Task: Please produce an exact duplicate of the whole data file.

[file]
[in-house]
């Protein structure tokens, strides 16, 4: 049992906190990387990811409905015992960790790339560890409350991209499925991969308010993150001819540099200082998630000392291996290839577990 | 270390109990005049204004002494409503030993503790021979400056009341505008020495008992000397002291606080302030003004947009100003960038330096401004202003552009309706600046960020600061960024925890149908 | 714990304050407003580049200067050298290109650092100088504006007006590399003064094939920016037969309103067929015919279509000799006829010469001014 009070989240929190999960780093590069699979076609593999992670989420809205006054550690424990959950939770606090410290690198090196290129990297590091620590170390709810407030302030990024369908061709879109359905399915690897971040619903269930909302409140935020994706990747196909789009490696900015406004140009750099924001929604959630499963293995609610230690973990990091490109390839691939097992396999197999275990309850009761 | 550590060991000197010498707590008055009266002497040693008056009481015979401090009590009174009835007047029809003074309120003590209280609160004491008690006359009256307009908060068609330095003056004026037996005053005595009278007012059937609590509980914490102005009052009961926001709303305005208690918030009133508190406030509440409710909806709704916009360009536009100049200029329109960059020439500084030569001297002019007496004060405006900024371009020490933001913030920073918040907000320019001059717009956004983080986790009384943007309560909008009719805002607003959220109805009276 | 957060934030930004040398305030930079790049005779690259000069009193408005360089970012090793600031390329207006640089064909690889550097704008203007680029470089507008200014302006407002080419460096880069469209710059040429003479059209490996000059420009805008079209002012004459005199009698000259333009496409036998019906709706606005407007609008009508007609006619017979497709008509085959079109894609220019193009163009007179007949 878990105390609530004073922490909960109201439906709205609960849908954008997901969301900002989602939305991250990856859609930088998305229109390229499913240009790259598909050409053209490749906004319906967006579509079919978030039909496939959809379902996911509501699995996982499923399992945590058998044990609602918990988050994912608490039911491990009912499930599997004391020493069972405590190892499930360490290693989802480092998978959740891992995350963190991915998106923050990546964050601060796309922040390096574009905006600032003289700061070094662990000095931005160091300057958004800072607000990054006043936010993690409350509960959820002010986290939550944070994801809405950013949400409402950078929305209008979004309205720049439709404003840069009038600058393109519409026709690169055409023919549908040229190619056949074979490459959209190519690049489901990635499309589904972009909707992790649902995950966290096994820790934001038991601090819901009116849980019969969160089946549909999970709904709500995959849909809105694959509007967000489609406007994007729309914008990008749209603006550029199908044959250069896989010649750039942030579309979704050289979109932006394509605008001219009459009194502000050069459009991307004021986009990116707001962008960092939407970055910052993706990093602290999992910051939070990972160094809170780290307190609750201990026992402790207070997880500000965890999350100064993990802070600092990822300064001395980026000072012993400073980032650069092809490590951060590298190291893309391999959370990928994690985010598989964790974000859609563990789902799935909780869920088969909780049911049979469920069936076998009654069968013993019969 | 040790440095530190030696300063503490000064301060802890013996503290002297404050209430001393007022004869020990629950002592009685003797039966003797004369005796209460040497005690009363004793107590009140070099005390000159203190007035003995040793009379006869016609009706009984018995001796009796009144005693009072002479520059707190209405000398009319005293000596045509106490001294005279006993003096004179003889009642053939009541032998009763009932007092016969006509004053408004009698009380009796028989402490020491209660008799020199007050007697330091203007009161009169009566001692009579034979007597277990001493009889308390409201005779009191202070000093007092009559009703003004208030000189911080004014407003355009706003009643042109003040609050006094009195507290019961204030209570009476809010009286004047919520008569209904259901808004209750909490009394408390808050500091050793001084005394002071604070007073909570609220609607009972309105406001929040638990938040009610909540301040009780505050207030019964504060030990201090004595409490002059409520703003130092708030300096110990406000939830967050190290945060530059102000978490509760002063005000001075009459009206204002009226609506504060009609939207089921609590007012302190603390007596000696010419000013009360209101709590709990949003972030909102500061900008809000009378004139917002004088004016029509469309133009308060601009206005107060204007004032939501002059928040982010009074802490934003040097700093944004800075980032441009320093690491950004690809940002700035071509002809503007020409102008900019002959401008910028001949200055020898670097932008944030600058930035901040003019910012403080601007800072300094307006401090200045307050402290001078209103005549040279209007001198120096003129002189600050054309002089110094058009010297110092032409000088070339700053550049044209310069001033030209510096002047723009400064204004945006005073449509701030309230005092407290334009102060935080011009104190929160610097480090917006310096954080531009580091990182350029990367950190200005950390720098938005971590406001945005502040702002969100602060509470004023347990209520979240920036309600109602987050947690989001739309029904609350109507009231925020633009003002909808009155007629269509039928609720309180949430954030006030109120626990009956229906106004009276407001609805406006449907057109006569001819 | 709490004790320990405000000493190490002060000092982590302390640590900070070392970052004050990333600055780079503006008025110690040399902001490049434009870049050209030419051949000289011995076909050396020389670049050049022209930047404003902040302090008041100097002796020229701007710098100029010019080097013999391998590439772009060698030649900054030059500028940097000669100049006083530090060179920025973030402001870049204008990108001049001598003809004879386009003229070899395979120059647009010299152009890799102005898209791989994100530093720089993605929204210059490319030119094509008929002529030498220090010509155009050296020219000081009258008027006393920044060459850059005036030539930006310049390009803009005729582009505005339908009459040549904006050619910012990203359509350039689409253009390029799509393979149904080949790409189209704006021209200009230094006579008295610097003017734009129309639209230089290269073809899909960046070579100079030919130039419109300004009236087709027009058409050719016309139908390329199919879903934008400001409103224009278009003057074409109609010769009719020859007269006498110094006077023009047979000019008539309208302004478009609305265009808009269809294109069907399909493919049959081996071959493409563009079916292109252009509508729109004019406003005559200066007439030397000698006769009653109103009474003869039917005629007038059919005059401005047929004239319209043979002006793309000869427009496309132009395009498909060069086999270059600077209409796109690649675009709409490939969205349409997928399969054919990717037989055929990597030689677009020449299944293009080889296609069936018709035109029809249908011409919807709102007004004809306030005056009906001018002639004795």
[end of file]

[in-house]
């Protein structure tokens, strides 16, 4: 049992906190990387990811409905015992960790790339560890409350991209499925991969308010993150001819540099200082998630000392291996290839577990 | 270390109990005049204004002494409503030993503790021979400056009341505008020495008992000397002291606080302030003004947009100003960038330096401004202003552009309706600046960020600061960024925890149908 | 714990304050407003580049200067050298290109650092100088504006007006590399003064094939920016037969309103067929015919279509000799006829010469001014 009070989240929190999960780093590069699979076609593999992670989420809205006054550690424990959950939770606090410290690198090196290129990297590091620590170390709810407030302030990024369908061709879109359905399915690897971040619903269930909302409140935020994706990747196909789009490696900015406004140009750099924001929604959630499963293995609610230690973990990091490109390839691939097992396999197999275990309850009761 | 550590060991000197010498707590008055009266002497040693008056009481015979401090009590009174009835007047029809003074309120003590209280609160004491008690006359009256307009908060068609330095003056004026037996005053005595009278007012059937609590509980914490102005009052009961926001709303305005208690918030009133508190406030509440409710909806709704916009360009536009100049200029329109960059020439500084030569001297002019007496004060405006900024371009020490933001913030920073918040907000320019001059717009956004983080986790009384943007309560909008009719805002607003959220109805009276 | 957060934030930004040398305030930079790049005779690259000069009193408005360089970012090793600031390329207006640089064909690889550097704008203007680029470089507008200014302006407002080419460096880069469209710059040429003479059209490996000059420009805008079209002012004459005199009698000259333009496409036998019906709706606005407007609008009508007609006619017979497709008509085959079109894609220019193009163009007179007949 878990105390609530004073922490909960109201439906709205609960849908954008997901969301900002989602939305991250990856859609930088998305229109390229499913240009790259598909050409053209490749906004319906967006579509079919978030039909496939959809379902996911509501699995996982499923399992945590058998044990609602918990988050994912608490039911491990009912499930599997004391020493069972405590190892499930360490290693989802480092998978959740891992995350963190991915998106923050990546964050601060796309922040390096574009905006600032003289700061070094662990000095931005160091300057958004800072607000990054006043936010993690409350509960959820002010986290939550944070994801809405950013949400409402950078929305209008979004309205720049439709404003840069009038600058393109519409026709690169055409023919549908040229190619056949074979490459959209190519690049489901990635499309589904972009909707992790649902995950966290096994820790934001038991601090819901009116849980019969969160089946549909999970709904709500995959849909809105694959509007967000489609406007994007729309914008990008749209603006550029199908044959250069896989010649750039942030579309979704050289979109932006394509605008001219009459009194502000050069459009991307004021986009990116707001962008960092939407970055910052993706990093602290999992910051939070990972160094809170780290307190609750201990026992402790207070997880500000965890999350100064993990802070600092990822300064001395980026000072012993400073980032650069092809490590951060590298190291893309391999959370990928994690985010598989964790974000859609563990789902799935909780869920088969909780049911049979469920069936076998009654069968013993019969 | 040790440095530190030696300063503490000064301060802890013996503290002297404050209430001393007022004869020990629950002592009685003797039966003797004369005796209460040497005690009363004793107590009140070099005390000159203190007035003995040793009379006869016609009706009984018995001796009796009144005693009072002479520059707190209405000398009319005293000596045509106490001294005279006993003096004179003889009642053939009541032998009763009932007092016969006509004053408004009698009380009796028989402490020491209660008799020199007050007697330091203007009161009169009566001692009579034979007597277990001493009889308390409201005779009191202070000093007092009559009703003004208030000189911080004014407003355009706003009643042109003040609050006094009195507290019961204030209570009476809010009286004047919520008569209904259901808004209750909490009394408390808050500091050793001084005394002071604070007073909570609220609607009972309105406001929040638990938040009610909540301040009780505050207030019964504060030990201090004595409490002059409520703003130092708030300096110990406000939830967050190290945060530059102000978490509760002063005000001075009459009206204002009226609506504060009609939207089921609590007012302190603390007596000696010419000013009360209101709590709990949003972030909102500061900008809000009378004139917002004088004016029509469309133009308060601009206005107060204007004032939501002059928040982010009074802490934003040097700093944004800075980032441009320093690491950004690809940002700035071509002809503007020409102008900019002959401008910028001949200055020898670097932008944030600058930035901040003019910012403080601007800072300094307006401090200045307050402290001078209103005549040279209007001198120096003129002189600050054309002089110094058009010297110092032409000088070339700053550049044209310069001033030209510096002047723009400064204004945006005073449509701030309230005092407290334009102060935080011009104190929160610097480090917006310096954080531009580091990182350029990367950190200005950390720098938005971590406001945005502040702002969100602060509470004023347990209520979240920036309600109602987050947690989001739309029904609350109507009231925020633009003002909808009155007629269509039928609720309180949430954030006030109120626990009956229906106004009276407001609805406006449907057109006569001819 | 709490004790320990405000000493190490002060000092982590302390640590900070070392970052004050990333600055780079503006008025110690040399902001490049434009870049050209030419051949000289011995076909050396020389670049050049022209930047404003902040302090008041100097002796020229701007710098100029010019080097013999391998590439772009060698030649900054030059500028940097000669100049006083530090060179920025973030402001870049204008990108001049001598003809004879386009003229070899395979120059647009010299152009890799102005898209791989994100530093720089993605929204210059490319030119094509008929002529030498220090010509155009050296020219000081009258008027006393920044060459850059005036030539930006310049390009803009005729582009505005339908009459040549904006050619910012990203359509350039689409253009390029799509393979149904080949790409189209704006021209200009230094006579008295610097003017734009129309639209230089290269073809899909960046070579100079030919130039419109300004009236087709027009058409050719016309139908390329199919879903934008400001409103224009278009003057074409109609010769009719020859007269006498110094006077023009047979000019008539309208302004478009609305265009808009269809294109069907399909493919049959081996071959493409563009079916292109252009509508729109004019406003005559200066007439030397000698006769009653109103009474003869039917005629007038059919005059401005047929004239319209043979002006793309000869427009496309132009395009498909060069086999270059600077209409796109690649675009709409490939969205349409997928399969054919990717037989055929990597030689677009020449299944293009080889296609069936018709035109029809249908011409919807709102007004004809306030005056009906001018002639004795």